17-06-14 Written by 

Every year people ask questions about the ‘flu’ vaccine. The following is some information from the commonwealth government.

Influenza, commonly known as the flu, spreads easily from person to person through infected droplets in the air and by hands. Vaccination is the single most effective way of preventing and stopping its spread.

The flu virus infects your nose, throat and sometimes your lungs. It is different from a cold as symptoms such as fever, sore throat and muscle aches develop suddenly and last about a week. In some cases, severe illness and complications such as pneumonia and bronchitis can develop, resulting in hospitalisation and/or death. The flu can also make some existing medical conditions worse.

Why should I get the flu shot?

Since the flu virus is constantly changing, you need to get vaccinated every year.

Every year, the flu vaccine changes too, so it protects against the three strains of flu virus which are most likely to be around during that winter. You should be vaccinated in autumn to allow time for the vaccine to work before the flu season starts. Even if you received a flu shot towards the end of the last flu season, you should still be vaccinated again before this flu season.

The flu vaccine does not contain any live virus therefore you cannot get flu from receiving the vaccine.

Flu Vaccine Safety and Allergies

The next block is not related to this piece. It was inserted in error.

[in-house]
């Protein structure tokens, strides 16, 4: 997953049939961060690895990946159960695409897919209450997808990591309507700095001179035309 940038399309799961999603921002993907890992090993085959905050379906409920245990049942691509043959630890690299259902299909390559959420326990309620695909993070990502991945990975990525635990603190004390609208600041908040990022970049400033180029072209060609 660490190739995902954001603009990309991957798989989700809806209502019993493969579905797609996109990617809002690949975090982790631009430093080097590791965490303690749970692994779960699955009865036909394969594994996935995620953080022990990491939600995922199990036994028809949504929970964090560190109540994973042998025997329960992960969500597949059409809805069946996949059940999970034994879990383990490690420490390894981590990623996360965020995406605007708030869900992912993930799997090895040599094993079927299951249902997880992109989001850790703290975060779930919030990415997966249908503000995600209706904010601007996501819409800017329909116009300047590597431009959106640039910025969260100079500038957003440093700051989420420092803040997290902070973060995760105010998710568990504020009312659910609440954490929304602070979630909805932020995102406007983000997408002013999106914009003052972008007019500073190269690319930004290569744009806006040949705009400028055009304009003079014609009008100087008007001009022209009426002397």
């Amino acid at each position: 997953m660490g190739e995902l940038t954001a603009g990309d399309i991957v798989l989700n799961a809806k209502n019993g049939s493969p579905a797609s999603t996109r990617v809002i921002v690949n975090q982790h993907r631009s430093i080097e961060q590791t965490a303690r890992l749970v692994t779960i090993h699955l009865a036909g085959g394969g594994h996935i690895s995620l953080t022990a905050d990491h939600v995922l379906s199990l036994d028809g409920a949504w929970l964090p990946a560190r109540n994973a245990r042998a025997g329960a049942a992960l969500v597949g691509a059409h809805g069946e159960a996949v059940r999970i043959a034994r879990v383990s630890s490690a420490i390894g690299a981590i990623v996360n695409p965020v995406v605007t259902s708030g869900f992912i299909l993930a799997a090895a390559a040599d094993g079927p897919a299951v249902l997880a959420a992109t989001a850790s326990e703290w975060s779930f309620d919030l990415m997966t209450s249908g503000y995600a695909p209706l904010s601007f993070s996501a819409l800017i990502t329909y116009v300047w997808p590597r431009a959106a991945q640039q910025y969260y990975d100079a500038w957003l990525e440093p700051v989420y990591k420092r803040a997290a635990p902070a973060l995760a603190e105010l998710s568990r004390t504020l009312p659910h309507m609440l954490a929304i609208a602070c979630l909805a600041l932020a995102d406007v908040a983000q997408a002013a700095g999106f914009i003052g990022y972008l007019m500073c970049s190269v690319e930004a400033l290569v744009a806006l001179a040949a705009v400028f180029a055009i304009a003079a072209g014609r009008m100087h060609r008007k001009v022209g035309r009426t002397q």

Vaccines, like other medicines, can have side effects, however the majority of side effects are minor.

Common side effects following flu vaccination include soreness, redness, pain and swelling at the injection site, drowsiness, tiredness, muscle aches and low grade temperature (fever). These side effects are usually mild and go away within a few days, usually without any treatment. You should contact your doctor if you are concerned or your child has a persistent high temperature.

Anyone with a severe reaction to eggs should talk to their immunisation provider before receiving the influenza vaccination.

There may be a small increase in the risk of fever when a child receives both the flu vaccine and the pneumococcal disease vaccine (13vPCV) at the same time. These two vaccines can be given separately, with a least a three day interval between them, to reduce the likelihood of fever. If you are concerned, you should discuss this option with your doctor or immunisation provider.

Australia has rigorous systems in place to monitor adverse events following vaccination to ensure the ongoing safety of the National Immunisation Program. In 2010, one vaccine bioCSL Fluvax® was shown to be associated with an increase in severe fever in some children less than 5 years of age. This vaccine has not been registered for use in children under five since 2012.

For further information visit the “Immunise Australia” website.

Last modified on 17-06-14

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